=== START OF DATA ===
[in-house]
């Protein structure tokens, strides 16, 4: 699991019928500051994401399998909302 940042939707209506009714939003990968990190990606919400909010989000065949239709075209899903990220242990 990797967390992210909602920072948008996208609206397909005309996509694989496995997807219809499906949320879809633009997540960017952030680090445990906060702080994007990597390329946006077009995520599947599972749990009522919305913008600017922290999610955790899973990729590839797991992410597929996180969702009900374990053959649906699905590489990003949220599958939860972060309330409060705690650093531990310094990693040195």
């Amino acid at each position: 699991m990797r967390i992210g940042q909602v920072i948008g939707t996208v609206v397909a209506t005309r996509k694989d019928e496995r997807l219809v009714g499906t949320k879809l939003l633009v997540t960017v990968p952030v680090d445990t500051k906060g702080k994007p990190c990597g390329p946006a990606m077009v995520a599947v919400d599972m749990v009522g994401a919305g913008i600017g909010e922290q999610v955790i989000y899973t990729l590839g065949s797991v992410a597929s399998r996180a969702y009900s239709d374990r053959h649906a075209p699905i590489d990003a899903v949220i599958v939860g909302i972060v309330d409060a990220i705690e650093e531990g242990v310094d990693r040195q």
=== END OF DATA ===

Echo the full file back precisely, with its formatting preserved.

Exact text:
[in-house]
């Protein structure tokens, strides 16, 4: 699991019928500051994401399998909302 940042939707209506009714939003990968990190990606919400909010989000065949239709075209899903990220242990 990797967390992210909602920072948008996208609206397909005309996509694989496995997807219809499906949320879809633009997540960017952030680090445990906060702080994007990597390329946006077009995520599947599972749990009522919305913008600017922290999610955790899973990729590839797991992410597929996180969702009900374990053959649906699905590489990003949220599958939860972060309330409060705690650093531990310094990693040195």
């Amino acid at each position: 699991m990797r967390i992210g940042q909602v920072i948008g939707t996208v609206v397909a209506t005309r996509k694989d019928e496995r997807l219809v009714g499906t949320k879809l939003l633009v997540t960017v990968p952030v680090d445990t500051k906060g702080k994007p990190c990597g390329p946006a990606m077009v995520a599947v919400d599972m749990v009522g994401a919305g913008i600017g909010e922290q999610v955790i989000y899973t990729l590839g065949s797991v992410a597929s399998r996180a969702y009900s239709d374990r053959h649906a075209p699905i590489d990003a899903v949220i599958v939860g909302i972060v309330d409060a990220i705690e650093e531990g242990v310094d990693r040195q």